Black Friars to Black Sheep

Black Friars The Dominicans were formerly so called in England.

Black Friday December 6th, 1745, the day on which the news arrived in London that the Pretender had reached Derby.

Black Game Heath-fowl; in contradistinction to red game, as grouse. The male bird is called a blackcock.

Black Genevan (A ). A black preaching gown; once used in some Anglican churches, and still used by some Dissenters in the pulpit. So called from Geneva, where Calvin preached in such a robe.

“The Nonconformist divine leaves his vestry in his black Genevan, toadied by his deacons and elders.”- Newspaper paragraph, July 18th, 1885 (on Sunday bands).

Black-guards Those horse-boys and unmilitary folk, such as cooks with their pots, pans, and other kitchen utensils, which travel with an army, and greatly impede its march.
   Gifford, in his edition of Ben Jonson, says: “In all great houses there were a number of dirty dependents, whose office it was to attend the wool-yards, sculleries, etc. Of these the most forlorn were selected to carry coals to the kitchen. They rode with the pots and pans, and were in derision called the black-guards.”
   In the Lord Steward's office a proclamation (May 7th, 1683) begins thus: “Whereas ... a sort of vicious, idle, and masterless boyes and rogues, commonly called the Black-guard, with divers other lewd and loose fellows ... do usually haunt and follow the court.
   ... Wee do hereby strictly charge ... all those so called, ... with all other loose, idle ... men ... who have intruded themselves into his Majesty's court and stables ... to depart upon pain of imprisonment.”

Black Hole of Calcutta A dark cell in a prison into which Suraja Dowlah thrust 146 British prisoners. Next morning only twenty-three were found alive (1756).
    The punishment cell or lock-up in barracks.

Black Horse The 7th Dragoon Guards, or “the Princess Royal's D.G.” Their “facings” are black. Also called “Strawboots,” “The Blacks.”

Black Jack Black Jack rides a good horse (Cornish). The miners call blende or sulphide of zinc “Black Jack,” the occurrence of which is considered by them a favourable indication. The blende rides upon a lode of good ore.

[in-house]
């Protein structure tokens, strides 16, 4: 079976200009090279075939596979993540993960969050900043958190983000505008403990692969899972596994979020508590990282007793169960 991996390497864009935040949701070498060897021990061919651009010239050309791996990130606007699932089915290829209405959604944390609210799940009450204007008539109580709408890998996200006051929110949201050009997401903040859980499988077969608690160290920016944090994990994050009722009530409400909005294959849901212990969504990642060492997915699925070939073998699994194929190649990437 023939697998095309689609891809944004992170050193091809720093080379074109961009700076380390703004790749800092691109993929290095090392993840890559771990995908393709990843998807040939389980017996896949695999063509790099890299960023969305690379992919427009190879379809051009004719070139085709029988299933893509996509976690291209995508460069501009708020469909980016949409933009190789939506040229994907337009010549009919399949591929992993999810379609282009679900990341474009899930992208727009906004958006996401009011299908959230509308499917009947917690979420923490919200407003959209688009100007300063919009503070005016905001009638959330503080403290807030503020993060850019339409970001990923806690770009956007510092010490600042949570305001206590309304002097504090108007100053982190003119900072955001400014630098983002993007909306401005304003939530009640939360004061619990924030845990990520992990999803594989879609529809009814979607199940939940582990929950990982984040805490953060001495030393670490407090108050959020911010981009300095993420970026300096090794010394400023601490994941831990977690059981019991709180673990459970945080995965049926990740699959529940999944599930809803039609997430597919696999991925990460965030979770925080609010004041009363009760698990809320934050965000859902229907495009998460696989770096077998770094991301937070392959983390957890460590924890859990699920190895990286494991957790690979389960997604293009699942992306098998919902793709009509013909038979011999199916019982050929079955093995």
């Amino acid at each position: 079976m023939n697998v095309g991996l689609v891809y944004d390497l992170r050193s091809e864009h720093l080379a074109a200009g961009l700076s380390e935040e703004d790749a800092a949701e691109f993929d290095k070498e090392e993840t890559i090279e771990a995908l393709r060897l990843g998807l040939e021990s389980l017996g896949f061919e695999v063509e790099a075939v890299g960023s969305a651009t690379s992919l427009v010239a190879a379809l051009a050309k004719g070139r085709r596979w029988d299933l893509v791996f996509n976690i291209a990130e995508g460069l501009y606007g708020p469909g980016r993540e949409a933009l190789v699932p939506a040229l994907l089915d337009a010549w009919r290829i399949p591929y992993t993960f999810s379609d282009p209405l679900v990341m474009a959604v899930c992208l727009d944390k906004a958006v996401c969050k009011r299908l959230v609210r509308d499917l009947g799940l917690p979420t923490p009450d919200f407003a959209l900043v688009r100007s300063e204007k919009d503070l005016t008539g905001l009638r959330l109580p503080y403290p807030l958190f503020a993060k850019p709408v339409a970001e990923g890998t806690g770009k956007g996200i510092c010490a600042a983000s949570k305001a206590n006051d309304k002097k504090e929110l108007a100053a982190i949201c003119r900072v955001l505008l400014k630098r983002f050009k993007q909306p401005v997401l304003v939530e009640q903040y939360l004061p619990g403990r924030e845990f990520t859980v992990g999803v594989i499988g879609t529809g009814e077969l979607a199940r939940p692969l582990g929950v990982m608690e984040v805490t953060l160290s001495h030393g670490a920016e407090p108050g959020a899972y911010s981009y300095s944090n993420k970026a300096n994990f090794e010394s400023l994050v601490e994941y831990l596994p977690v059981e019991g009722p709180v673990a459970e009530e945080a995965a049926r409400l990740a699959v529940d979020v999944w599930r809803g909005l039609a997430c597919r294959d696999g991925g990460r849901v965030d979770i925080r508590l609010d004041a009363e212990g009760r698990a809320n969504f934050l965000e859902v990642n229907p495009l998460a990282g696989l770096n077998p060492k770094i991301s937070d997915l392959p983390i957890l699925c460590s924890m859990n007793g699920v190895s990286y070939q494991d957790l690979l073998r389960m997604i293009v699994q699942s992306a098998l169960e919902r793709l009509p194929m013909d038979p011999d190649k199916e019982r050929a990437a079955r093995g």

Black Jack (A ). A large leather gotch for beer and ale, so called from the outside being tarred.

Black Joke An old tune, now called The Sprig of Shillelagh. Tom Moore has adapted words to the tune, beginning, “Sublime was the warning which Liberty spoke.”

Black Leg A swindler, especially in cards and races. Also, one who works for less than trade-union wages; a non-union workman.

“Pledging the strikers not to return to work so long as a single Black-leg was retained in the service.”- Nineteenth Century, February, 1891, p. 243.

Black Letter The Gothic or German type. So called because of its black appearance. The initial items of this book are now called “black letter,” sometimes called “Clarendon type.”

Black Letter Day An unlucky day; one to be recalled with regret. The Romans marked their unlucky days with a piece of black charcoal, and their lucky ones with white chalk.
   Black-letter dogs. Literary antiquaries who poke and pry into every hole and corner to find out black-letter copies of books.

“By fell black-letter dogs ...
That from Gothic kennels eager strut.”
Matthias: Pursuits of Literature.

Black Lists Lists of insolvency and bankruptcy, for the private guidance of the mercantile community. (See Black Books .)

  By PanEris using Melati.

Previous chapter Back Home Email this Search Discuss Bookmark Next chapter/page
Copyright: All texts on Bibliomania are © Ltd, and may not be reproduced in any form without our written permission.
See our FAQ for more details.